Having spent a few days in Sydney with my sister and family and doing the two long walks in the Royal National Park and Georges River National Park we headed south to stay at Mittagong in the Southern Highlands. It was colder in the highlands than it had been in Sydney, but the sun was shining and enabled us to wrap up warm and head off each day to visit various reserves and National Parks in the area. We packed a thermos each day and this was definitely essential at this time of year, especially if you are used to warmer weather!
Mittagong has its own nature reserve around Mount Alexandra with several trails and you could choose to walk for a few minutes or a few hours and we did a short trail the first morning followed up by the whole circuit at a later date. There are some steep and narrow sections of trail and other areas are part of the fire-break system and as such are wide enough for vehicles. These wide trails are rather handy for walking alongside each other and observing the White-browed Scrubwrens, Red-browed Finch and Spotted Quail-thrush as they hop onto the trail. The edges of the trail had also been turned over recently by Superb Lyrebirds. As we wandered along the trail there was the familiar sound of the mimicry of the Superb Lyrebird.
The trees held a great variety of birds and even the Australian Wood Ducks had taken to finding a warmer place than the ground in the morning. You don’t generally expect to find ducks high up in trees, but this species was often found perched high up. Around Broome there are no tall trees, so we are used to seeing them on the ground.
Australian Wood Ducks in a tall tree!
There were a huge variety of honeyeaters passing through the trees in search of flowering native plants and the Yellow-faced Honeyeaters, Lewin’s Honeyeater, White-faced Honeyeater, White-naped Honeyeater and New Hollands Honeyeater were most prolific. There were also Eastern Spinebills feasting on nectar in the trees. The native plants that they were attracted to were generally the tallest trees in the forest making observations a challenge and photography impossible. Even the red and blue of the Crimson Rosellas appeared to blend into the forest!
A lot of the native plants like Banksias had already finished flowering, but every now and again you would find a plant still blooming and still attracting nectar feeding birds. The tall trees also included the Scribbly Gums, which are named for the naturally occurring scribbles on their trunks.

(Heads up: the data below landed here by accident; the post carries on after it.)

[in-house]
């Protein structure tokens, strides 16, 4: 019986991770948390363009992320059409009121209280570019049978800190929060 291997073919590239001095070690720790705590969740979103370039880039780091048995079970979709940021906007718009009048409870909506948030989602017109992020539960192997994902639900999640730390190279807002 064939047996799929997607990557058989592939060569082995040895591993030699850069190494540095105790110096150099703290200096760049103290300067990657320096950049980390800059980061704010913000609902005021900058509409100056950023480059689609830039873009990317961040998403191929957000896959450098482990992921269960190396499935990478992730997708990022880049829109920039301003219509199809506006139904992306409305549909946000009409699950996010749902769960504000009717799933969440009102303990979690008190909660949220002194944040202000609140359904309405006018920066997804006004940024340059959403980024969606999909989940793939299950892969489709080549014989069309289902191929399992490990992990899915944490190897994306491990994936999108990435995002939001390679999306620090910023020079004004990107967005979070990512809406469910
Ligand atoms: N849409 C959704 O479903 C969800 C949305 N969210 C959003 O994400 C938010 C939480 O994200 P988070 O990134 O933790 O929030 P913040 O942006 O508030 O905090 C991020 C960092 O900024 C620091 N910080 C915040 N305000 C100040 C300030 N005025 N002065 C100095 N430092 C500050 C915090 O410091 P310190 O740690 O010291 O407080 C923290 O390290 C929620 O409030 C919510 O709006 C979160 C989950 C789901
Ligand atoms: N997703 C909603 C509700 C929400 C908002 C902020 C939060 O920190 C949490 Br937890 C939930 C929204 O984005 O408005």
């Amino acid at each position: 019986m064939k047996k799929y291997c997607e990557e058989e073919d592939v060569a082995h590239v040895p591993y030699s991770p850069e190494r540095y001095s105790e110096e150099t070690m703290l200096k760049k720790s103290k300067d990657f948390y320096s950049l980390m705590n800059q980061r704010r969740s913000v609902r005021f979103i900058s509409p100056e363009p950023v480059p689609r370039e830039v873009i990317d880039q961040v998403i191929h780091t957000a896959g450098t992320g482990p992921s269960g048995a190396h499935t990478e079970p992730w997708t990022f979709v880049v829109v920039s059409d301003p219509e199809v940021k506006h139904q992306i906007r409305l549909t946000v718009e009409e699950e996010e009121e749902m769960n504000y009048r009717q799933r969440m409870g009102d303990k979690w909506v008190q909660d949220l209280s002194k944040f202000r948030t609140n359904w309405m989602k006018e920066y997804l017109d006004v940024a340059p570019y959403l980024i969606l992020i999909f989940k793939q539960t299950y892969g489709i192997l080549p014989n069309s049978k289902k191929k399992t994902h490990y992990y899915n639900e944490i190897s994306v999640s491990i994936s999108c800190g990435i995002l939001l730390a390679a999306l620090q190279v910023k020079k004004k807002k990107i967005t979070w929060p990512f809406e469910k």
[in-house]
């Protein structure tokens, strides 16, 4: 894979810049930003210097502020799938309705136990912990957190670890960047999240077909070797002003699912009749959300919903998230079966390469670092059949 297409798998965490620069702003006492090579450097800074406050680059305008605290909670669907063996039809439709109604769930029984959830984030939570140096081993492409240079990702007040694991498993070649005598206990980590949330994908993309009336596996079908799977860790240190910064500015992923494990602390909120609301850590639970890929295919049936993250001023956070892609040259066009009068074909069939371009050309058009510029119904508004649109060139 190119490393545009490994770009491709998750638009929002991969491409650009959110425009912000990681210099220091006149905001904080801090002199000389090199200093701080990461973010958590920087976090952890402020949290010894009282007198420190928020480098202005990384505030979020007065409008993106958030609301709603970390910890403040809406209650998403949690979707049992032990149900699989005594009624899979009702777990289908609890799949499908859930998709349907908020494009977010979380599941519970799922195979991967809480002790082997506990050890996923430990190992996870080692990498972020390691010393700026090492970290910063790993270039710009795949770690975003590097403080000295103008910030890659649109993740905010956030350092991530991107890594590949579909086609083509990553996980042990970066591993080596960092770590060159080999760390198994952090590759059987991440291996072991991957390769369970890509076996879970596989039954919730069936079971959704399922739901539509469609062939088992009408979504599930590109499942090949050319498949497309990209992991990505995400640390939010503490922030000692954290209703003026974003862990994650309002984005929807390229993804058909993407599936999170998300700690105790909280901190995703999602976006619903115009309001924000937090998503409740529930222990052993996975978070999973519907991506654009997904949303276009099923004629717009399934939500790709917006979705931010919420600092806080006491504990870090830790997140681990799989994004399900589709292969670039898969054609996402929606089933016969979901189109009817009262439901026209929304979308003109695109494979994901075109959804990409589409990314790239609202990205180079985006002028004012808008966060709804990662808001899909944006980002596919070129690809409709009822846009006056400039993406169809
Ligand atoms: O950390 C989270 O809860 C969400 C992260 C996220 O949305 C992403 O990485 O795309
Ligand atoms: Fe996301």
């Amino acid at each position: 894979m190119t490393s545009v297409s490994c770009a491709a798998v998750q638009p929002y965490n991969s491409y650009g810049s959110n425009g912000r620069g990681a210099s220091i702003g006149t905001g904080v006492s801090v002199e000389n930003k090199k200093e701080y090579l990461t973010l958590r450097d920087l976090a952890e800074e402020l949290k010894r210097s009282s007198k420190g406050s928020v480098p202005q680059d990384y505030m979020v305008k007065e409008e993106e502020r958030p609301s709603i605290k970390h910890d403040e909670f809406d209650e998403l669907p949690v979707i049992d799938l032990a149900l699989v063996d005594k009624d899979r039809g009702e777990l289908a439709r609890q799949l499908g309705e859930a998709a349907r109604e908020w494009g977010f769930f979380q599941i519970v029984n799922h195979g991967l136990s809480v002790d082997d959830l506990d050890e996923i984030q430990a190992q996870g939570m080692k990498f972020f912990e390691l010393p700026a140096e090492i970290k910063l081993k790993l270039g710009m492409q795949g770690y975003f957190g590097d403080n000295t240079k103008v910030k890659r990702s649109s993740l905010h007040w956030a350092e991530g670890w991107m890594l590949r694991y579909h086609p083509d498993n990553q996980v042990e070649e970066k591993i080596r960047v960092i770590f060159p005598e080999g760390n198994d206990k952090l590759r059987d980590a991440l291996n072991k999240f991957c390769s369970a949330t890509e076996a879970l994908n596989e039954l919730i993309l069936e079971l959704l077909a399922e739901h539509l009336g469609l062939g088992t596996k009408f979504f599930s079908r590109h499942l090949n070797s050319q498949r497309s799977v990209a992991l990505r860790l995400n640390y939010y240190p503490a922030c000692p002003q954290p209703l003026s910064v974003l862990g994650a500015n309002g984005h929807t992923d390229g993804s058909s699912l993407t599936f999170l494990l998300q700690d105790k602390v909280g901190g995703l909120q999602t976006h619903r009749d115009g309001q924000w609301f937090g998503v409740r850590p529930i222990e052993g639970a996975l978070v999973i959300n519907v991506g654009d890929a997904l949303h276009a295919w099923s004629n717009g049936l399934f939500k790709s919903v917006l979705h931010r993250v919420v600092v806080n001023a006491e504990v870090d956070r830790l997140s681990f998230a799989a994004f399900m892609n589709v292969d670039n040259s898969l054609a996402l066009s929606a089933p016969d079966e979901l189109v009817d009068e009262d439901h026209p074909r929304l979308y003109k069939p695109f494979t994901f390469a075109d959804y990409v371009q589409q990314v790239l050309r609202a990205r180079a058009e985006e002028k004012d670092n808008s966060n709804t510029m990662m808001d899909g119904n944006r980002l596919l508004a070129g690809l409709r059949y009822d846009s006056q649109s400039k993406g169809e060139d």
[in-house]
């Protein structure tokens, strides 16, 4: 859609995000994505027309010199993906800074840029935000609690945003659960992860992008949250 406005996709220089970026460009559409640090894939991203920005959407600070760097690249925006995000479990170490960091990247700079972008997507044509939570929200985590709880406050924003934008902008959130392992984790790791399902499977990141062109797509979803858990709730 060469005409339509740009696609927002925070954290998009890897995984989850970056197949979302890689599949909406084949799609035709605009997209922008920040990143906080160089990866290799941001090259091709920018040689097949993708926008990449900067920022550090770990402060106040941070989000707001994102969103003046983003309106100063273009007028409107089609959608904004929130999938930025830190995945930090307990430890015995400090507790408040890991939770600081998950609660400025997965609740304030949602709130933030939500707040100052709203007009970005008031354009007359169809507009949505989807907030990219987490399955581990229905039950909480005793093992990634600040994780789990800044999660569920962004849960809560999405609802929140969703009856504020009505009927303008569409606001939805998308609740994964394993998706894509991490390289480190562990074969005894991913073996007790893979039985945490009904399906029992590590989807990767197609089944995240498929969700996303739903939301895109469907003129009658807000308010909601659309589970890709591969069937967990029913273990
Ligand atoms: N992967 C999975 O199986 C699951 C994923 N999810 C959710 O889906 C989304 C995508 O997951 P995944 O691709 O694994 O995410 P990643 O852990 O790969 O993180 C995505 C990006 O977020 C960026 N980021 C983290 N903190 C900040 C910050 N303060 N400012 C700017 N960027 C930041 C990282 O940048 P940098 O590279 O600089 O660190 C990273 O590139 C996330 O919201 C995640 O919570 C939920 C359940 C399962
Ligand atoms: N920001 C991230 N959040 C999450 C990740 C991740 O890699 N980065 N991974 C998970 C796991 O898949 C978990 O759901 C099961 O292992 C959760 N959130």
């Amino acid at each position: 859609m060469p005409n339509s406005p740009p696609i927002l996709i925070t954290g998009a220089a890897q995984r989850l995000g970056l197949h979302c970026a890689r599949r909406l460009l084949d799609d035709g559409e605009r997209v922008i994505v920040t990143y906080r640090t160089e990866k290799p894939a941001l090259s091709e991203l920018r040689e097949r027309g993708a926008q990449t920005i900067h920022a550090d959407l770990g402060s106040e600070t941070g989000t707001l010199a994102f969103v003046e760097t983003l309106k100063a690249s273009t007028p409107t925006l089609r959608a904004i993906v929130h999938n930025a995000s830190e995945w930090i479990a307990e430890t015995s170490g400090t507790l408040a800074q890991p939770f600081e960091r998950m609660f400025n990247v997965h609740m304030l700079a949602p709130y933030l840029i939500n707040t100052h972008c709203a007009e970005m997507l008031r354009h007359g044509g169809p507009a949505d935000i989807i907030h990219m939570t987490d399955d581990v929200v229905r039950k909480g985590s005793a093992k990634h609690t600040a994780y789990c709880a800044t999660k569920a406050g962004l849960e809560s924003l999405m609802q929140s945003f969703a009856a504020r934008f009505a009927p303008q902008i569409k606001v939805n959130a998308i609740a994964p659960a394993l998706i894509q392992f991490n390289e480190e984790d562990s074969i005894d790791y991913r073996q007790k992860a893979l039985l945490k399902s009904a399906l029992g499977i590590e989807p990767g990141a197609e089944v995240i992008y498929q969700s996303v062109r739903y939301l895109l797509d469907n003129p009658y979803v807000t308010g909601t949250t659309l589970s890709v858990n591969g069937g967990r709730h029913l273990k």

Scribbly Gum tree trunk
Due to the dampness in the forest there were various plants growing on fallen logs and you needed to keep an eye out for leeches that had caught on your clothing. There were some amazing rocky outcrops along the trail and this is of course ideal habitat for Rockwarblers.
Growth on fallen tree trunks
We approached all of these rocky outcrops cautiously and we were lucky enough to see several Rockwarblers on various trails in the Southern Highlands. It was always a rocky outcrop and they always hopped off fast. I had thought it was a challenge last year to get photographs of Rockwarblers, but I realise now that they were quite good compared to this year’s efforts! We saw more of the bird itself, but only got two very lousy photographs. The first was perched on the top of a rock when I tried to photograph it and you will have to trust me when I tell you it is just to the right of the curved branch coming down the centre of the photograph! Yes, that tiny round spot on top of the rock! The second attempt the Rockwarbler/camera thought I wanted to photograph the dry sticks!
Rockwarbler-I mean dry sticks in front of…..
The White-throated Treecreepers were also challenging to photograph as they hopped up the tree trunks feeding as they went. They were often heard before they were seen, but with patience they would move around the trunks and you would eventually observe them and even attempt to photograph them!
There are a huge variety of species at different heights throughout the forest and you are constantly looking from ground level to high in the tree canopy. Bell Miners called out in one area of the forest only, but other birds were present throughout. Brown Thornbills, Grey Fantails, Eastern Yellow Robins, Eastern Whipbirds and Golden Whistlers presented themselves all along the trail and then there would be small groups of Superb Fairywrens that muttered quietly as you passed by.
The trail passes by Lake Alexandra, which is also accessible by car from town and has a concrete path around making it accessible to everyone. It is here that you can easily observe Eurasian Coots, Dusky Moorhens, Little Pied Cormorants, White Ibis, Noisy Miners, Hard Heads, Pacific Black Ducks, Grey Butcherbirds, Red Wattlebirds, Satin Bowerbirds, Sulphur-crested Cockatoos and much more if you spend the time.
Eurasian Coot in front of Dusky Moorhen
Mittagong is an ideal place to stay to be close to the bush and to observe many species of birds, even if some are almost impossible to photograph!
Ha! I am sure early European explorers wondered endlessly about the meanings of the Aborigines’ signs and drawings on those Scribbly gum trees. Astounding patterns!